Why beer could soon cost even more in Denmark

Denmark is not exactly known for having low prices for alcoholic beverages, but beer could soon be even costlier in the Nordic nation.

a can of carlsberg
The humble can of Carlsberg (and all other beer) is expected to see an increase in price in Denmark in 2022. File photo: Henning Bagger/Ritzau Scanpix

Two of the world’s largest breweries have warned that higher production costs, which could be passed on to customers in 2022.

Both Heineken and Denmark’s own Carlsberg have suggested higher prices are on the horizon.

Carlsberg’s CEO Cees ‘t Hart recently told Danish newspaper Børsen that the brewery is currently in negotiations with customers, which would see Carlsberg receive higher payments for supplying its beer products.

Heineken signalled price increases on Wednesday, when the Dutch company published its annual results. Higher production costs would mean the price of beer will increase, Heineken said.

Statements from the two companies mean customers should prepare for more expensive beer in the near future, according to an analyst.

“We have already seen that things have already got more expensive in areas like dairy, which have also been hit by high raw material costs,” said Per Fogh, stockmarket analyst with Sydbank.

“We can also see that breweries have been hit by these high raw material costs. You can therefore expect beer to get more expensive in 2022,” he said.

Heineken said that it expects production costs to go up by around 15 percent, although this does not necessarily mean the price of a glass of beer will go up by 15 percent.

“They also have other levers they can pull so as to affect some of these production cost increases,” Fogh said.

“I would expect it to be under 10 percent,” he said in relation to how much beer prices could go up.

Carlsberg and Heineken are the third and second-largest breweries in the world respectively, with Belgium’s AB Inbev the largest.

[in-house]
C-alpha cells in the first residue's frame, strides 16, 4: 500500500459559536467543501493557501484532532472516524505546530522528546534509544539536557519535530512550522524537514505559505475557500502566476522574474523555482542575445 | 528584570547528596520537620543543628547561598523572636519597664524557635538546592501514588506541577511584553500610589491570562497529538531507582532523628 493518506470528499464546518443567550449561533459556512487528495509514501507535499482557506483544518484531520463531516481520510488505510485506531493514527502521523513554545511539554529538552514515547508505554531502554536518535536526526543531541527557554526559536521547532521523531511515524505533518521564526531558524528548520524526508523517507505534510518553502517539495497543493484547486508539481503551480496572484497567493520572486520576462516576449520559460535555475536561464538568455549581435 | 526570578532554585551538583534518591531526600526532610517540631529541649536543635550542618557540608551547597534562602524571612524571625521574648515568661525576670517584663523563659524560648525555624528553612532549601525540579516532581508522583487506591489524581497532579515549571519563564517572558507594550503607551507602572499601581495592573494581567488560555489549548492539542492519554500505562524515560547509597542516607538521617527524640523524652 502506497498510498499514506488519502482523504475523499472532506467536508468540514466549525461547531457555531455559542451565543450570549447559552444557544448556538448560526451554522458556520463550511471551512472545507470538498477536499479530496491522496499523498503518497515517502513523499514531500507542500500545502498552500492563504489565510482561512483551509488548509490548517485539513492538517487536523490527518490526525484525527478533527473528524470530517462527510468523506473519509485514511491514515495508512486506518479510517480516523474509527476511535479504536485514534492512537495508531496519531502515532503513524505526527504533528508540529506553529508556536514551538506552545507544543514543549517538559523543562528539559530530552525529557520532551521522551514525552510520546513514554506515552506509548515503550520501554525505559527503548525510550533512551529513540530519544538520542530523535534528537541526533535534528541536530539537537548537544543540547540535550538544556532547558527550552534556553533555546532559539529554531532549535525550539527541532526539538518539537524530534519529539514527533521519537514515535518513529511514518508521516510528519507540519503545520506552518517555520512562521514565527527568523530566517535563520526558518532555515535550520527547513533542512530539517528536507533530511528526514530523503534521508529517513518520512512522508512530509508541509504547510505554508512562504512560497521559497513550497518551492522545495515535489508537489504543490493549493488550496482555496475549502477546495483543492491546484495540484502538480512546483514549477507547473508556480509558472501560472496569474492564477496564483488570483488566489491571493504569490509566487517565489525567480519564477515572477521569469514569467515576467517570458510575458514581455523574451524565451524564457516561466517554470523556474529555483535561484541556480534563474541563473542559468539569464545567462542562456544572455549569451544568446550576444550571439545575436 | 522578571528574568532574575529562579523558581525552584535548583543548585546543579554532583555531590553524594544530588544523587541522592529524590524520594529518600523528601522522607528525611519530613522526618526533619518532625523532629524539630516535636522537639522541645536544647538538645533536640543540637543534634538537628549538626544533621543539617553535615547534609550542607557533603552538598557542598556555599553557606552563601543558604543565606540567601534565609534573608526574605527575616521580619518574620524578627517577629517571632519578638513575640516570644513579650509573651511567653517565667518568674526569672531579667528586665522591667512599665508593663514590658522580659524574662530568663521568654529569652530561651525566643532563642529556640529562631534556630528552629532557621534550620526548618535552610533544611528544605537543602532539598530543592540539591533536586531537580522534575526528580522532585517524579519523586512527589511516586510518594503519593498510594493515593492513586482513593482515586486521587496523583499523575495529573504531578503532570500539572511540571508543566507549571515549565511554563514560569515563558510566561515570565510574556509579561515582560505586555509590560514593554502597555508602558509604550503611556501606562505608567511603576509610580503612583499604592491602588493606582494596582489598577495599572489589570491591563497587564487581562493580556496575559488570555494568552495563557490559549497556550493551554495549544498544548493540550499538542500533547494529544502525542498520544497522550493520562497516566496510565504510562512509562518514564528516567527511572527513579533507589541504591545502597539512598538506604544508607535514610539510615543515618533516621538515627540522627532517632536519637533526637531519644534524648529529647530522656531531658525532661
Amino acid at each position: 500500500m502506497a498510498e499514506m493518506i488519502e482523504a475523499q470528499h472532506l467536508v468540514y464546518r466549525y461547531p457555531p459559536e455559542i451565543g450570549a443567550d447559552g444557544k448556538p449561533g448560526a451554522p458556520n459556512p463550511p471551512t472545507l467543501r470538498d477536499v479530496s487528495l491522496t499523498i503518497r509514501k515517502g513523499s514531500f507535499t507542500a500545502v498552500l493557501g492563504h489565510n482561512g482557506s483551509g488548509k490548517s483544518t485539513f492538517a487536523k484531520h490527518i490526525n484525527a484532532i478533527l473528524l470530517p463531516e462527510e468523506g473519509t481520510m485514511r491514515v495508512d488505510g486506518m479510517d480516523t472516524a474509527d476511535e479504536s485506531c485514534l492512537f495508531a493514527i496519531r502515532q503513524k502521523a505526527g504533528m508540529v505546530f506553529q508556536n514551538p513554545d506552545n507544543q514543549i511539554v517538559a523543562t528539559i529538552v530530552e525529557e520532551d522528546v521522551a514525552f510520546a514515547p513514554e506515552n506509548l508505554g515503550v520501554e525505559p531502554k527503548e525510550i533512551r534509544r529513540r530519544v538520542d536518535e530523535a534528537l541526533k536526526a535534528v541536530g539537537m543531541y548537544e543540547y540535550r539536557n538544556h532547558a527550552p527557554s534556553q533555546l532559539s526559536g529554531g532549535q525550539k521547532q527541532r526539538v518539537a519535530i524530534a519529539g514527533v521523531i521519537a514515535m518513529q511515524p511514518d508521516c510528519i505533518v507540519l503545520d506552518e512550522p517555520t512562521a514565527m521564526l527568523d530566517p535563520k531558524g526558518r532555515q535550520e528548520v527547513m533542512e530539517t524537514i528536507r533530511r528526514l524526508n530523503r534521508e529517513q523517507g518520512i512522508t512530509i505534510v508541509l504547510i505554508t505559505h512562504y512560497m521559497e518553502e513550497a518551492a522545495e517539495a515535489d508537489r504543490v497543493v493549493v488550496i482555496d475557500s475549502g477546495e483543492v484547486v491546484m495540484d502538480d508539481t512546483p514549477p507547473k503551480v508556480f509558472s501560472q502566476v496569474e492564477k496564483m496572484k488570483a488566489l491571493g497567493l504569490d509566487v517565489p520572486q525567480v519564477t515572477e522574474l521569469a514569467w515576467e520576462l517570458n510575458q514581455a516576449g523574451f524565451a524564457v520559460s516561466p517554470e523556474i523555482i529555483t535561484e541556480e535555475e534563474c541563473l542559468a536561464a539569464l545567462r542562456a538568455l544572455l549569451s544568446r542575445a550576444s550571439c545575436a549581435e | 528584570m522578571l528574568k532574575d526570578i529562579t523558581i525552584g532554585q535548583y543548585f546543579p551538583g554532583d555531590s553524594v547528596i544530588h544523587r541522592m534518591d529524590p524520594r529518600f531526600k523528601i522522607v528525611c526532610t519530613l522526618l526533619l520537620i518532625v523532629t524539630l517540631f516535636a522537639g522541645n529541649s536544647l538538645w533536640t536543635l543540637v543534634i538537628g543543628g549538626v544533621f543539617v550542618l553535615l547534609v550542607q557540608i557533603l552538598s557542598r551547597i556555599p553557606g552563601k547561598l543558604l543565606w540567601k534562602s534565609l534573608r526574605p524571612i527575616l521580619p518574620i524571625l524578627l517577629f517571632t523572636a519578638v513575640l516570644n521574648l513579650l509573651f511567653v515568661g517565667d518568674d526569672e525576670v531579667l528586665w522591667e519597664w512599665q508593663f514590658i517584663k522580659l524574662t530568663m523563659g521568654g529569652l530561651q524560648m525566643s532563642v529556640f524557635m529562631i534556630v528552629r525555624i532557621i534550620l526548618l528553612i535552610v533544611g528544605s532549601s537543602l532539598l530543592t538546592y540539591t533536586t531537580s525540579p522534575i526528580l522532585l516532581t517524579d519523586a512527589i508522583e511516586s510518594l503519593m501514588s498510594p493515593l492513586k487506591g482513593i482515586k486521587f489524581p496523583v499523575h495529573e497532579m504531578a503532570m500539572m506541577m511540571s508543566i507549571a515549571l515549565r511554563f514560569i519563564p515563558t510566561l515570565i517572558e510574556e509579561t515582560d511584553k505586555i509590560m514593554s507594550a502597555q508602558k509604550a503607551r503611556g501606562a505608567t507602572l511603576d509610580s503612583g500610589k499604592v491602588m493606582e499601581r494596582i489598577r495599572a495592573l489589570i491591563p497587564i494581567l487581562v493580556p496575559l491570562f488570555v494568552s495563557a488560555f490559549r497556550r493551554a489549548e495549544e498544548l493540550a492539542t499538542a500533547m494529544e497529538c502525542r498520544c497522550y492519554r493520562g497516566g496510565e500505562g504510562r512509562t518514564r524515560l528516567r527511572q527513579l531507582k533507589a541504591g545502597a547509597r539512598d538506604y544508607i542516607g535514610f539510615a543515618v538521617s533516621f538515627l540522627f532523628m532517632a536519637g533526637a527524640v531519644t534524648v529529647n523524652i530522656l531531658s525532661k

READ ALSO: Danish beer giant Carlsberg announces increase in prices

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Scandinavian airline SAS passenger numbers ‘highest since pandemic’

The number of passengers who flew with Scandinavian airline SAS in April was far higher than during the same month in 2021.

Scandinavian airline SAS passenger numbers 'highest since pandemic'

Over 1.5 million flew with SAS last month, around four times as many as in April 2020 when Covid-19 restrictions were still in broad effect.

SAS still has some way to go to return to the number of passengers it registered before spring 2020, the “pre-pandemic” period for the hard-hit industry.

The airline was affected by a pilots’ strike in April 2019 which affected results for that month, but 2.5 million people flew with SAS in April 2018, demonstrating how the airline is still lagging behind earlier years despite the apparent recovery.

“We continue the ramp-up and see the highest number of passengers since March 2020,” president and CEO of SAS Anko van der Werff said in a press statement.

“Looking forward, sales and booking trends are positive for the summer period ahead,” he added.

SAS’ capacity in April was around two-thirds of its capacity in 2018.

“SAS is a bit more restrained in increasing its capacity than many of its competitors,” aviation sector analyst Jacob Pedersen of Sydbank told news wire Ritzau.

The company faces a challenge to make as much profit from its services as it did before the Covid-19 pandemic, according to Pedersen.

“The snapshot image of the trend in April is certainly encouraging but a closer analysis gives less cause for encouragement,” he said.